Pueblo: Isleta Pueblo
“Living in a dry environment, and as a reflection of what is important to my culture, most of my art work incorporates water depictions such as rain and cloud designs, cattails, and dragonflies. The style is simple, at times just a simple strand of turquoise that is inlaid into the pottery.”
After growing up in Isleta Pueblo, Caroline Carpio attended the Institute of American Indian Arts (IAIA) where she initially studied photography. However, after taking some pottery and clay art classes that captured her interest, she saw a new path, and graduated in three-dimensional art. It was then she was inspired to pursue traditional pottery and sculpture as her life work.
She has been making traditional pottery since 1981 and was named 2012 Artist of the Year by the Indian Arts & Crafts Association. Carpio creates elegant, stone-polished vessels using natural clay and traditional methods passed down from her ancestors. Her hand-coiled pottery is always beautiful in form, color, and styled carvings. It is burnished to a near-perfect deep even shine. She incorporates interesting shapes, which sometimes includes lids, or impeccably sculpted appliques. Her signature style is inlaid stones, turquoise and gold beads. Caroline Carpio’s exceptional Isleta Pueblo pottery is best described as beautifully elegant.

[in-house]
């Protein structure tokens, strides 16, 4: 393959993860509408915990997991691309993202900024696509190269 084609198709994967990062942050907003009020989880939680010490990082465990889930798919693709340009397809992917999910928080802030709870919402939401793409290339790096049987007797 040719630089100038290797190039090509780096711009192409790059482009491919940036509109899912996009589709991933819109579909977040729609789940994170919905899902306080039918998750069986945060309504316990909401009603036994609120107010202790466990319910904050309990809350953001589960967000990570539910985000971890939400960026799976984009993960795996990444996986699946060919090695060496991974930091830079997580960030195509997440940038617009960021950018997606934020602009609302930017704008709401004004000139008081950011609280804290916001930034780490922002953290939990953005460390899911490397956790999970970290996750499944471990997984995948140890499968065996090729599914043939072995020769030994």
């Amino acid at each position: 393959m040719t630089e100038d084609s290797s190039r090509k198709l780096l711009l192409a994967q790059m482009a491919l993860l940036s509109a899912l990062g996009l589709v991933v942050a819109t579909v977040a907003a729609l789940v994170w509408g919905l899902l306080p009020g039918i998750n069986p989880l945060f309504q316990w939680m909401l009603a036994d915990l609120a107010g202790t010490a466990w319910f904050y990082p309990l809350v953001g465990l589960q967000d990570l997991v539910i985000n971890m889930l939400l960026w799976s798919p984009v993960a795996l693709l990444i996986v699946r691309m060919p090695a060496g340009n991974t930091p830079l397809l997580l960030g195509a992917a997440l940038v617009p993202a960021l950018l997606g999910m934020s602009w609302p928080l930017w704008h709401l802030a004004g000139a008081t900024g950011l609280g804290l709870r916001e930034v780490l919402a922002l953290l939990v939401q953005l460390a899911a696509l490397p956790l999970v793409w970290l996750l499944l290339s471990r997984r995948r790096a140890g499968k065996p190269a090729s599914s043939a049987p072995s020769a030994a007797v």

Carolyn is a highly regarded and talented artist who works in pottery and bronze. She received an Associate in Fine Art degree from the Institute of American Indian Arts, followed by a Bachelor’s in Fine Art from the University of New Mexico. In 2001, she was invited to be an artist-in-residence for the Takeo Region International Art and Cultural Exchange Program in Japan, resulting in a certain Japanese influence in her basic Native American designs. Her work is in the permanent collections of Smithsonian National Museum of the American Indian, Takeo Buukakaikan Japan, and the Indian Pueblo Cultural Center.
With so few Isleta Pueblo artists creating traditional pottery, Caroline Carpio’s work is extremely valuable and widely sought after by Native American art collectors.